All Caps: Testing the ION K-Lite Zip Zippered Knee Pads


All Caps: Testing the ION K-Lite Zip Zippered Knee Pads

For The Radavist’s first ever knee pad review, we had to pick something special. Zippers are pretty new to knee pad design, and Travis Engel’s favorite has been the K-Pact Zip from German brand, ION. But ION recently released the K-Lite Zip, and as the name suggests, it is lighter. But is it better?

Remember when “salted caramel” sounded weird? For most of us, that only lasted until we actually tried salted caramel, and it’s now a mainstay. Same goes for maple bacon or pumpkin lattes. Seemingly incompatible things sometimes go together perfectly. Still, when I tell people about my love for zippered knee pads, they often seem confused. As if I’m talking about BOA-equipped flat-pedal shoes or something. But zippered knee pads are the best. There’s a reason strap-on pads get relegated to the Bike-Park Rental Bin of Shame: They’re usually uncomfortable and rarely stay in place.

Fully enclosed slide-on knee pads are far better, but if you want to pull them off for a long climb or for a drive home, you’ll be pulling off your shoes as well. If you’re wondering whether a zipper can hold up on something as mobile as a knee pad, my experience says yes. I’ve been using the ION K-Lite Zip’s predecessors, the K-Pact Zips, for two and a half years, and the Velcro is showing far more wear than the zipper. Still, they’ve remained my favorite. The pad material is ergonomically shaped, and the zipper is generously padded. My second favorite has been the IXS Flow Zip.

It’s a thinner, lighter pad, like “trail-oriented” options from 7iDP, Specialized, or Rapha. In fact, the more I used the Flow Zips, the less I wanted to go back to the K-Pact Zips. Lightweight pads aren’t just more comfortable when pedaling. They’re less distracting when descending. I don’t really think about them. But I also don’t really trust them. They’ll take the edge off a minor crash, but it’s the major crashes I’m worried about, so I found myself seeking something in between.

ION K-Lite ZipION K-Lite Zip

ION K-Lite Zip

But again, I wouldn’t quite call these lightweight. Wearing them, they don’t have the knee-sock-like feel of a slip-on trail pad. And although they’re not any more stuffy than other pads in the category, they’re not especially breathable. They’re chunky little fabric fortresses. I chalk some of that up to the generous side pads, some to the neoprene skin, but most to the deep-cupped SAS-TEC main pad. It helped everything stay in place, and made my knee cap feel nice and safe.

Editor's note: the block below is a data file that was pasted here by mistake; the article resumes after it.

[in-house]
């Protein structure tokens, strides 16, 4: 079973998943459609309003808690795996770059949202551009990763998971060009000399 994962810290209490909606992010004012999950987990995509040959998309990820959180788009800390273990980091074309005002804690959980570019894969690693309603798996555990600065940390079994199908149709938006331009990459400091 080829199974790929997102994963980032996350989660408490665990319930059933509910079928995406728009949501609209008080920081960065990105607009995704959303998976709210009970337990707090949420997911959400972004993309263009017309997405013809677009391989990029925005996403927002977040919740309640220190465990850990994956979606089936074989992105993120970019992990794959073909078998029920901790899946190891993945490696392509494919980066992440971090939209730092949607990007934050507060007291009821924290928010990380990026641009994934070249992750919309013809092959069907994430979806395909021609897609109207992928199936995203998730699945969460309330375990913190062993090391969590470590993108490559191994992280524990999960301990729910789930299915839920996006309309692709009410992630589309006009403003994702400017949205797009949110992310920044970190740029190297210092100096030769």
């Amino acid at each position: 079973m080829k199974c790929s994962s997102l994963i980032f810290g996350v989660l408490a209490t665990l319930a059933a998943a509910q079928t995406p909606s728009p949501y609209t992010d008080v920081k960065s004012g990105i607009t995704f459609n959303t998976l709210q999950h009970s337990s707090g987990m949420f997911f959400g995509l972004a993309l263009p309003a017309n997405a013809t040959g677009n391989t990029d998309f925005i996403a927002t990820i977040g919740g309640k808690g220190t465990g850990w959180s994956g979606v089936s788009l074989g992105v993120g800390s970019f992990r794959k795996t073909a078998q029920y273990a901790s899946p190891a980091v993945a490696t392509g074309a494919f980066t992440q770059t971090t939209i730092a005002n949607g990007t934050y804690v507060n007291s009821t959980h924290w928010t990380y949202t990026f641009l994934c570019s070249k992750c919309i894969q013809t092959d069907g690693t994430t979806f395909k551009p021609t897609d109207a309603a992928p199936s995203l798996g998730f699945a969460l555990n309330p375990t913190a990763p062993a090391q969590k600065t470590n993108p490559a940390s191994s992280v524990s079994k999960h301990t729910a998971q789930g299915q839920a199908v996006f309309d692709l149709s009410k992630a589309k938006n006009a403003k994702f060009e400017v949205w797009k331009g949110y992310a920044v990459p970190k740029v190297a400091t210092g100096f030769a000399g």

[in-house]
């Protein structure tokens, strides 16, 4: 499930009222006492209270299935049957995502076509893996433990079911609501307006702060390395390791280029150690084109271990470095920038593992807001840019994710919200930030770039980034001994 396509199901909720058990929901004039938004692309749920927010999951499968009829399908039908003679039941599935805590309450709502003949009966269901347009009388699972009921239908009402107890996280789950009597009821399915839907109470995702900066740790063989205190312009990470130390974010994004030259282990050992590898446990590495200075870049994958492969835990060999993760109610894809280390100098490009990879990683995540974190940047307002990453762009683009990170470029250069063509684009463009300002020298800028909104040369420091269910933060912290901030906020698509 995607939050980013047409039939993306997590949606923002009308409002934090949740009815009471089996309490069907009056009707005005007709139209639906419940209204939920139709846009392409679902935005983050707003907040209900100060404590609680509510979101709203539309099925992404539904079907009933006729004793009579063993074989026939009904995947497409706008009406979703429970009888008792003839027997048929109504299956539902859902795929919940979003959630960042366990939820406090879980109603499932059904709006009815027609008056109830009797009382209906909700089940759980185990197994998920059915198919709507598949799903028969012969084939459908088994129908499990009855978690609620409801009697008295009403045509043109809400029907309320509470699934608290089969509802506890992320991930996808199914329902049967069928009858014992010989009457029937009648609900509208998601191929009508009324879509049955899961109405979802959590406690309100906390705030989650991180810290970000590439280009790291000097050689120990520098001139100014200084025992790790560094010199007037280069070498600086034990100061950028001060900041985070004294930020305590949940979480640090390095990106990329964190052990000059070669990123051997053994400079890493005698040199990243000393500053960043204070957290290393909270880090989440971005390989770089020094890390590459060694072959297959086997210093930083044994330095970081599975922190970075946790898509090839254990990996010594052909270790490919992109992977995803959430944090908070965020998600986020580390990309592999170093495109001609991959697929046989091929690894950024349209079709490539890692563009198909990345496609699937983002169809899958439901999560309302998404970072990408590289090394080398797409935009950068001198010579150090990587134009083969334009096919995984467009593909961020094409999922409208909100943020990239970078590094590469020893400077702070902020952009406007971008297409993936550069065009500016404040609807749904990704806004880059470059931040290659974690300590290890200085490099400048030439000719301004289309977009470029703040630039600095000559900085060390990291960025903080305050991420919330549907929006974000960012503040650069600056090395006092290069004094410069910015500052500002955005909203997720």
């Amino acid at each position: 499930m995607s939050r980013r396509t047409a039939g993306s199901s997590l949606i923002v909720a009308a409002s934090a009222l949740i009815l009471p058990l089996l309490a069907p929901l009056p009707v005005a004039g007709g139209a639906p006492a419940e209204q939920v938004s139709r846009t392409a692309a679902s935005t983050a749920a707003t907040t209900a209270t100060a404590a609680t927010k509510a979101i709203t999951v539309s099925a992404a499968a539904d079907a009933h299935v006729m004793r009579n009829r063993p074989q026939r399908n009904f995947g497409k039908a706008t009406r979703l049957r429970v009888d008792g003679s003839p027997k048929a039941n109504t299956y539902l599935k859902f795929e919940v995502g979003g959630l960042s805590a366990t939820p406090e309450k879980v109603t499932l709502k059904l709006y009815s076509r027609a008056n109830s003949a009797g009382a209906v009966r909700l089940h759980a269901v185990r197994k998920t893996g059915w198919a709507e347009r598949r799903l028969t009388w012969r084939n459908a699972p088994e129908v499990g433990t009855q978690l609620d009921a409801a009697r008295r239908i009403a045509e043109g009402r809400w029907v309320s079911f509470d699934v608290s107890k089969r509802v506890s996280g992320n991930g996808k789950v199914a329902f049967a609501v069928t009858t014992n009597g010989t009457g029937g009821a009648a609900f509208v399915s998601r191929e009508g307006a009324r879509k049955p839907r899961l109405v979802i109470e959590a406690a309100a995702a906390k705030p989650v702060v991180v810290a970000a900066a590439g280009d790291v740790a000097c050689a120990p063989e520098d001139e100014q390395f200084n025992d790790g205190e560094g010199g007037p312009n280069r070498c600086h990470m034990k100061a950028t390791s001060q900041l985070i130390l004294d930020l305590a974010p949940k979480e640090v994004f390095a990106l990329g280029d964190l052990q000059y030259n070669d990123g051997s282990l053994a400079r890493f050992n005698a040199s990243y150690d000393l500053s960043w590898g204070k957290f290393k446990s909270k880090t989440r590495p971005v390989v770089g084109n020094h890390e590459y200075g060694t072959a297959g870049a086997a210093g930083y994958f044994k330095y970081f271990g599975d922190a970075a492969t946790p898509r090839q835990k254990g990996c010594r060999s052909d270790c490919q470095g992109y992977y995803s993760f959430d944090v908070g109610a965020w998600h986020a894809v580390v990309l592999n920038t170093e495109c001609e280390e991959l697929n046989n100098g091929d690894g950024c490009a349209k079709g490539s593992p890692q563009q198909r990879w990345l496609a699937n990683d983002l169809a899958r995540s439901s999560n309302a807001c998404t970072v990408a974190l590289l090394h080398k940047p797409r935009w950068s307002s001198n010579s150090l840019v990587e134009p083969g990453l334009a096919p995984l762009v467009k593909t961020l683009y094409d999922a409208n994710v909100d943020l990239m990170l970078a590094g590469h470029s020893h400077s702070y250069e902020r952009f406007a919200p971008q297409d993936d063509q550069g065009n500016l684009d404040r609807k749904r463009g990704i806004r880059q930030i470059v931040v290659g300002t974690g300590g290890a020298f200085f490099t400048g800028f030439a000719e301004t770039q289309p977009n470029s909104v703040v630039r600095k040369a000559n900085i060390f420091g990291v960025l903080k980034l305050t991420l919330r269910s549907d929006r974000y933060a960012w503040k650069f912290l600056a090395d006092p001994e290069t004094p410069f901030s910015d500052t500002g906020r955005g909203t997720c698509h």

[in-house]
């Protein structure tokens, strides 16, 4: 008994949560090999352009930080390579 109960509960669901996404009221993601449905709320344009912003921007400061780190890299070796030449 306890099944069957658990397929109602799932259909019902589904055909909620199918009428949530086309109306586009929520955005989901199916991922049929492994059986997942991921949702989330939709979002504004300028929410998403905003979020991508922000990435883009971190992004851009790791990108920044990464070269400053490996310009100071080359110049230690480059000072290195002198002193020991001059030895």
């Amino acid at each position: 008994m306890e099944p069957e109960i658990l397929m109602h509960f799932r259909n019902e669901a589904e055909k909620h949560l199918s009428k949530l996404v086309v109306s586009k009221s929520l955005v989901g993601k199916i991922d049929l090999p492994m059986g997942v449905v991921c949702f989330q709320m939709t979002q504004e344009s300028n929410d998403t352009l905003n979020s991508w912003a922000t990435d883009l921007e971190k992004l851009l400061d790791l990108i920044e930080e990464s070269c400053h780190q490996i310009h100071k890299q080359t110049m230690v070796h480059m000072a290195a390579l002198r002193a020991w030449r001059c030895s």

ION K-Lite ZipION K-Lite ZipION K-Lite Zip

The inner surface of the zipper lays against a padded neoprene flap, which never folded out of place. It makes the pad interior feel seamless. And the K-Lite’s zipper’s “closed” position is down below the knee, not up above it, though I’ve only seen one other zippered pad get this part wrong. It makes it easy to engage the zipper while the pad is down loose around my calf, and then slide it up into place. There’s a small strap to lock and protect the zipper, and the requisite large strap up around the quad. There’s also another strap behind the knee which may be necessary if you find the pads fitting a little loose. But I personally couldn’t feel any increase in security with that strap closed. Now, I’m not recommending you go making potentially dangerous modifications to protective equipment, but I probably would have snipped off that strap if it wasn’t so helpful with my pad portage technique.


This is another huge perk of easy-off pads. The taper of a modern mountain bike’s top and down tubes is pretty similar to that of a modern mountain biker’s leg. Put the calf end forward and attach the straps accordingly. It can get a little tight when you put the second pad on, but the straps on the K-Lite Zips reached fine without strain.

So far, I’ve talked about everything but the part that matters most. Yes, these things do work in a crash. I didn’t have the “major” sort I mentioned, but I did have the sort that would make the following half hour of riding kinda suck. I wasn’t going fast, but I slid for a split second. Part of that slide was thanks to the loose-over-hard decomposed granite I deal with, but part was the fibrous Tyvek-paper-style panel at the front of the pad. It’s a bit more tear-resistant than the fabric, but it also allows for some angular deflection at the first instant of an impact. I’m sure it’ll tear in a hard enough crash, but so would any other non-armored pad. Knowing these are ready for at least one more spill is enough for me.


In fact, these pads, in general, are enough for me. I’ll probably use the original K-Pact Zip if I ever end up at a bike park again, and I’ll bring the IXS Flow Zips if I’m on a bikepacking trip that may warrant a few pre-camp shred missions. But these are my new favorites. They offer the sort of unique feature combinations that make me never want to go back to unsalted caramel again.


  • Much more protection than other “lightweight” pads
  • Slim, form-fitting profile
  • Zippers, of course


  • Maybe too much more protection than other “lightweight” pads
  • Not quite all-day-pedal comfort

Price: $124.99

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